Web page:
I hate to tell you this but I am off again in a couple of weeks. I am going to Madeira for a fortnight and yes I know I can hear you shrieking but this wretched woman has just got back from Australia, and I know it is a hard life but somebody has to do it. You will remember last year I had a week in Funchal with a companion who said I was 'moribund' and it was not a fun time. My lovely sister and bro in law have a timeshare in Funchal and have a spare two weeks on their tab and so have invited me to come with them and they say they are looking forward to showing me all the places I did not get to see last time. I have my own apartment which for reasons of family harmony is a good idea and I am looking forward to it very much.
And so I have to sort out books etc to take with me and this is where I am so pleased I have a Kindle. It really came into its own in Oz where I read about 25 books and most of them on my e-reader. When I think how determined I was not to own such a ghastly object I am amazed at how shortsighted I was - now my suitcase only has clothes in it and not lined with books as it used to be.
I dislike designating a book a Beach Read as this seems somewhat derogatory as if it is only worth reading when lolling by the pool or on the sand and this is not the case, but let's face it, we are hardly going to read Dickens, Tolstoy or Dostoevsky under the hot sunshine when smothered in Factor 30 now are you? And if you do, then my apologies but this sort of reading, for me anyway, is best kept to the winter and dark evenings. If I wish to turn to the classics in the summer it has to be Jane Austen...
I have read several books in the last week which I would happily take on holiday with me, they are all enjoyable and well written but do not demand that you take notes or write an essay on its meaningfulness when you have read them. When I was in Australia I found I read a huge amount of crime and thrillers mixed up with my rediscovery of Norman Collins. The Lee Childs books are read and then forgotten, they are all the same and great fun but you don't need to worry about the characterisation because there isn't any. I read Michael Connelly who I think is an excellent writer and his main protagonist, Harry Bosch, a much more interesting personality than Jack Reacher (oh and I tried to watch the movie on the plane, you know the one with Tom Cruise, all two feet of him, playing the eponymous hero who happens to be 6' 5" and gave up after fifteen minutes - crap, total crap).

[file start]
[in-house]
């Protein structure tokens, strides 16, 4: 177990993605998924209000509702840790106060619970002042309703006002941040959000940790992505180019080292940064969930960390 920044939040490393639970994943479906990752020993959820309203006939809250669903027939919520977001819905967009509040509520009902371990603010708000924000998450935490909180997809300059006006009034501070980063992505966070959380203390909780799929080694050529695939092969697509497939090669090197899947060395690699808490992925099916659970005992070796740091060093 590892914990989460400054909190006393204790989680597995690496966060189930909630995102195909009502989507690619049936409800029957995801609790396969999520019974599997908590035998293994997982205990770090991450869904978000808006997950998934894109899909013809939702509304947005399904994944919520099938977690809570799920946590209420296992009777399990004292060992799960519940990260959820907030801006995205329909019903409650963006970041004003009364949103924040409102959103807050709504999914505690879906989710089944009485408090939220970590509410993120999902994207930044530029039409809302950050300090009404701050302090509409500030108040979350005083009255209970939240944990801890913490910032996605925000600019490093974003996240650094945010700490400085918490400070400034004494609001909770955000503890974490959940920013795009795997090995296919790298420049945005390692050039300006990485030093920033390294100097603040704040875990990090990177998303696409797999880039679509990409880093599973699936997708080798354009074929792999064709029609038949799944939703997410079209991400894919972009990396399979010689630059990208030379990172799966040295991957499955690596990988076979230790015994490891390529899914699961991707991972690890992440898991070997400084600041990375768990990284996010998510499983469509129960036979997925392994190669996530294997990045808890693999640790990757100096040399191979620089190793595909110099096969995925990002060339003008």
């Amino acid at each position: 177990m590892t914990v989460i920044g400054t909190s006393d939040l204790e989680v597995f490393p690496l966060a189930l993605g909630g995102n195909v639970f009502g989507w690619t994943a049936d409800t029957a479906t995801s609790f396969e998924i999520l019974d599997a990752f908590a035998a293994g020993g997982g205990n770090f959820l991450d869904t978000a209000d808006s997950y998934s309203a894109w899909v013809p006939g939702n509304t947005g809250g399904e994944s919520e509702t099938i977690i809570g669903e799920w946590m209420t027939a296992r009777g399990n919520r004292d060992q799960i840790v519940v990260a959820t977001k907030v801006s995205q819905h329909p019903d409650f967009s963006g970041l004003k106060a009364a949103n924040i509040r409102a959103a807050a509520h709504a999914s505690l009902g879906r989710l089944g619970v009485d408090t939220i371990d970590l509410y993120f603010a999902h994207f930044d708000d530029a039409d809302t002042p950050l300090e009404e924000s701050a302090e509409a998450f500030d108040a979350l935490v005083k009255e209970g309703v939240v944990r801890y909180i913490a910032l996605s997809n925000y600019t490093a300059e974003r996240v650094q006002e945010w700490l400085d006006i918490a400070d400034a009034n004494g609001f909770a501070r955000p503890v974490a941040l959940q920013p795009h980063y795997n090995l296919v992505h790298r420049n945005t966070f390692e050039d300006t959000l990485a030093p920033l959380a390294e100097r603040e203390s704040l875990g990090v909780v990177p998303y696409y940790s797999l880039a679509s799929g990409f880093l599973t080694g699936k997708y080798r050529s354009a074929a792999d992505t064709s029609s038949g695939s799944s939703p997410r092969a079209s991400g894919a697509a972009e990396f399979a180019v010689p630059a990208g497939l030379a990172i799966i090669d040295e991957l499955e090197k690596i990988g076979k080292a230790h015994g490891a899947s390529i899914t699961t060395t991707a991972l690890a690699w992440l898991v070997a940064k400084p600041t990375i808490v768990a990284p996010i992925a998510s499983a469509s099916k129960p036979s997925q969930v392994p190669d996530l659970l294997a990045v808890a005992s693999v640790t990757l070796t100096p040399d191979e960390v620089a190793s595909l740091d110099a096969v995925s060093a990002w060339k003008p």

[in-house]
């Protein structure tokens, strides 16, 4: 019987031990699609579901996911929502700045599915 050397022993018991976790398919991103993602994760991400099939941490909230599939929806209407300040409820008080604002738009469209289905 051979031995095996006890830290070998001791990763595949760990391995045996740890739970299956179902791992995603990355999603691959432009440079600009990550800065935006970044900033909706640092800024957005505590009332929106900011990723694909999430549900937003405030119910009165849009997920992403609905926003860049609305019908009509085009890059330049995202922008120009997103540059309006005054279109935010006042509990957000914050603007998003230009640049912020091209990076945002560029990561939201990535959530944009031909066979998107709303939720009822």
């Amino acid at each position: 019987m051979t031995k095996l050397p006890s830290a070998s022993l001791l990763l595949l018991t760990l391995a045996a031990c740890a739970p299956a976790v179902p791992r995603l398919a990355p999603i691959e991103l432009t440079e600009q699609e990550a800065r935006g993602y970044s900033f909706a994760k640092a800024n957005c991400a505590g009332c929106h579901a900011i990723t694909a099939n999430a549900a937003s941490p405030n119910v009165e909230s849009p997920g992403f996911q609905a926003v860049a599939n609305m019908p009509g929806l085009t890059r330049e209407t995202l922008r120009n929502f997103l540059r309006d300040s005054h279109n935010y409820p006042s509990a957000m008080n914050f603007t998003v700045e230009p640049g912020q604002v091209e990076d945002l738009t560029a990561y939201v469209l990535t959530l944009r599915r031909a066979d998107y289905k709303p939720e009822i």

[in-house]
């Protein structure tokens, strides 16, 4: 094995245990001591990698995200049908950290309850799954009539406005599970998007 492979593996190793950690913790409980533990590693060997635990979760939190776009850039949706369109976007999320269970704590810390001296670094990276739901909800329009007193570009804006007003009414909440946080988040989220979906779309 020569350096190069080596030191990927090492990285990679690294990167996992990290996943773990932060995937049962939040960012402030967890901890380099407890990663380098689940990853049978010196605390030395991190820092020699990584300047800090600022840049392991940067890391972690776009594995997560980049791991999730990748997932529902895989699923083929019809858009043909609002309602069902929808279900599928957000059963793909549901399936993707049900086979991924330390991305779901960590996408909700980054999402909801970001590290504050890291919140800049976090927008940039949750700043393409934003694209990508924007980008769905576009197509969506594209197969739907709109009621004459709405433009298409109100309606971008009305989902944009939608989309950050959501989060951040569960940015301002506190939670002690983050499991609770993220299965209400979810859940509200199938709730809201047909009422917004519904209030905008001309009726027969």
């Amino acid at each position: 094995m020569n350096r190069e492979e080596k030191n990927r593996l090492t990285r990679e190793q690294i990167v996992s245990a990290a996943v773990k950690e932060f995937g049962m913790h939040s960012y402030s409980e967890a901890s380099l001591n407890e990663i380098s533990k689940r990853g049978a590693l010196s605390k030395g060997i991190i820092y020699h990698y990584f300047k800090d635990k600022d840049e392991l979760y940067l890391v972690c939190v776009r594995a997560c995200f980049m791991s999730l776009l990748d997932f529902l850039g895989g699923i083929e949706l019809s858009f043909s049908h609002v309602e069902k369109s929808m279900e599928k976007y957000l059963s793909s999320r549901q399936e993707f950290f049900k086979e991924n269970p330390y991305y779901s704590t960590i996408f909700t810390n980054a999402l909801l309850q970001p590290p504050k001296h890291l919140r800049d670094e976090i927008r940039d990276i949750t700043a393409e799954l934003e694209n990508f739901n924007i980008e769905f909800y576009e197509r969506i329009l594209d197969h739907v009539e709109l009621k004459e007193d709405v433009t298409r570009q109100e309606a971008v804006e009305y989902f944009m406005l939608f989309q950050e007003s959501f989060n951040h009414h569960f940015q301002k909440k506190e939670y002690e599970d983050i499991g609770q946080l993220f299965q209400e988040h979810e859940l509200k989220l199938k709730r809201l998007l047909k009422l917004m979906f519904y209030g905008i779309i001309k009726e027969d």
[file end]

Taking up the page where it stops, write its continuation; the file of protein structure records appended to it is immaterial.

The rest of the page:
OK I am meandering again. In the last week I have read the latest in the No 1 Ladies Detective Agency by McCall Smith. I am finding these a bit slow and, sorry to say it, a tad boring now and wondering if the author should leave Precious Ramotswe alone. They are rather sweet and gentle but are getting somewhat repetitive and I feel enough is enough though others will disagree. Though the title is the Limpopo Academy of Private Detection just why it is called this is left to the end and it is all rather nebulous and up in the air. You could pick this up, read a chapter and then fall asleep in the shade quite happily.
The Hanging Wood by Martin Edwards another of his excellent detective series set in the Lake District and featuring DCI Hannah Scarlett, head of the Cold Case Review team. Orla Payne is haunted the the disappearance of her brother some twenty years ago and rings the team to see if they can help her solve the mystery of what actually happened to Calum all that time ago. Shortly after she makes this call she is found dead - murder or suicide? The case in the past seems linked to the present and it all gets very nasty and murky. I have read all the titles in this series and think they are excellent. Good tight plots and narrative and surely some TV company should take them up? The setting could not be more beautiful.
Earlier this year I came across a book in the library, The Villa by Rosanna Ley in which our heroine Tess, inherits a villa in Sicily. Her mother left the island when young and has never been back and has never spoken of her past but Tess sets off to get to know her mother's birthplace. It was a lovely story full of sunshine and with flashbacks to her mother's story as well as her own and I enjoyed it very much so was delighted to be sent her second novel, Bay of Secrets which I finished yesterday. The setting this time is Barcelona and England and once more the narrative flicks backards and forwards in time from the viewpoint of Sister Julia a nursing nun during the Spanish Civil War who has a secret which is a burden to her to that of Ruby Rae recovering from the sudden death of her parents in a motor accident. When sorting out her parent's house and contents she discovers a secret which has been kept from her all her life and following its trail leads her life to intertwine with that of Sister Julia as they find the link that brings them together. Great read and, as it is set in the warmth of Spain, perfect for reading in the sun with a glass of something long and cool to hand. I look forward to the next by this author.
More reading for holiday coming up when I have sorted out what I am taking with me, but at the moment I am reading Erica James who reminds me very much of Rosamund Pilcher and Marcia Willets in style and setting and I mean that as a compliment. She has a fairly long list of titles and I have only read a few and so I think she may be coming with me, probably on my Kindle.
So two weeks ahead of me for relaxing, reading and, no doubt, dozing in the sunshine with a book on my knee. I can't think of a better way of spending one's time....